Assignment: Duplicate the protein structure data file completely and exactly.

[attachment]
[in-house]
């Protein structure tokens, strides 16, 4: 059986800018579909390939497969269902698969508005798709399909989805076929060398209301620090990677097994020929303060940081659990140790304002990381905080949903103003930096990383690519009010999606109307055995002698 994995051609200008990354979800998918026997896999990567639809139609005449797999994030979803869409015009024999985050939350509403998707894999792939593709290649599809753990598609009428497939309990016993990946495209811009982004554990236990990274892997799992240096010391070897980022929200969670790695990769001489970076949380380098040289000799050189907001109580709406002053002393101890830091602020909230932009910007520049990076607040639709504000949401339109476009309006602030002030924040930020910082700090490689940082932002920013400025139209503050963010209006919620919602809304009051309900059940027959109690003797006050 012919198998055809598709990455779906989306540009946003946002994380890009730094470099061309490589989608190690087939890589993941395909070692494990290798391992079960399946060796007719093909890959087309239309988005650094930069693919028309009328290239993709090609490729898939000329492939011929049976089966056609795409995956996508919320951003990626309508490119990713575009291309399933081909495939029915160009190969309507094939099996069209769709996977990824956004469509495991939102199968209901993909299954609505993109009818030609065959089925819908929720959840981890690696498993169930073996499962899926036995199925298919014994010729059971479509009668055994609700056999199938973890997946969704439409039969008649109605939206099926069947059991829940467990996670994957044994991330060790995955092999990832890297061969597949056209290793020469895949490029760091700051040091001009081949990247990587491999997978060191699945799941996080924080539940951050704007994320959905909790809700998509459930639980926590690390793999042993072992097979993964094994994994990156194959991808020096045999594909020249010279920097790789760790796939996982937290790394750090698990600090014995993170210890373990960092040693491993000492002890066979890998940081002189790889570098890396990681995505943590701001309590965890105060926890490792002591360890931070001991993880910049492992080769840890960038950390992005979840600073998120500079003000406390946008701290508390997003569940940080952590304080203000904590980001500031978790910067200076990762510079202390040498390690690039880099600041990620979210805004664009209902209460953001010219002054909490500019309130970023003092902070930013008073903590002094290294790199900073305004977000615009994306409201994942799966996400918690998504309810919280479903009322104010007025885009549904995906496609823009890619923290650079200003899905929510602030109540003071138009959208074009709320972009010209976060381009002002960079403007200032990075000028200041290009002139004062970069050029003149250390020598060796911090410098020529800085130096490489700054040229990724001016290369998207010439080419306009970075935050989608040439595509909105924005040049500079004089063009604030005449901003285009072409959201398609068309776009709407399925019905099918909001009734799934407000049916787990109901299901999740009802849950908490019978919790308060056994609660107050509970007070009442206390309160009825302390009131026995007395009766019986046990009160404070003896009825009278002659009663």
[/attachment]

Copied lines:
[in-house]
């Protein structure tokens, strides 16, 4: 059986800018579909390939497969269902698969508005798709399909989805076929060398209301620090990677097994020929303060940081659990140790304002990381905080949903103003930096990383690519009010999606109307055995002698 994995051609200008990354979800998918026997896999990567639809139609005449797999994030979803869409015009024999985050939350509403998707894999792939593709290649599809753990598609009428497939309990016993990946495209811009982004554990236990990274892997799992240096010391070897980022929200969670790695990769001489970076949380380098040289000799050189907001109580709406002053002393101890830091602020909230932009910007520049990076607040639709504000949401339109476009309006602030002030924040930020910082700090490689940082932002920013400025139209503050963010209006919620919602809304009051309900059940027959109690003797006050 012919198998055809598709990455779906989306540009946003946002994380890009730094470099061309490589989608190690087939890589993941395909070692494990290798391992079960399946060796007719093909890959087309239309988005650094930069693919028309009328290239993709090609490729898939000329492939011929049976089966056609795409995956996508919320951003990626309508490119990713575009291309399933081909495939029915160009190969309507094939099996069209769709996977990824956004469509495991939102199968209901993909299954609505993109009818030609065959089925819908929720959840981890690696498993169930073996499962899926036995199925298919014994010729059971479509009668055994609700056999199938973890997946969704439409039969008649109605939206099926069947059991829940467990996670994957044994991330060790995955092999990832890297061969597949056209290793020469895949490029760091700051040091001009081949990247990587491999997978060191699945799941996080924080539940951050704007994320959905909790809700998509459930639980926590690390793999042993072992097979993964094994994994990156194959991808020096045999594909020249010279920097790789760790796939996982937290790394750090698990600090014995993170210890373990960092040693491993000492002890066979890998940081002189790889570098890396990681995505943590701001309590965890105060926890490792002591360890931070001991993880910049492992080769840890960038950390992005979840600073998120500079003000406390946008701290508390997003569940940080952590304080203000904590980001500031978790910067200076990762510079202390040498390690690039880099600041990620979210805004664009209902209460953001010219002054909490500019309130970023003092902070930013008073903590002094290294790199900073305004977000615009994306409201994942799966996400918690998504309810919280479903009322104010007025885009549904995906496609823009890619923290650079200003899905929510602030109540003071138009959208074009709320972009010209976060381009002002960079403007200032990075000028200041290009002139004062970069050029003149250390020598060796911090410098020529800085130096490489700054040229990724001016290369998207010439080419306009970075935050989608040439595509909105924005040049500079004089063009604030005449901003285009072409959201398609068309776009709407399925019905099918909001009734799934407000049916787990109901299901999740009802849950908490019978919790308060056994609660107050509970007070009442206390309160009825302390009131026995007395009766019986046990009160404070003896009825009278002659009663």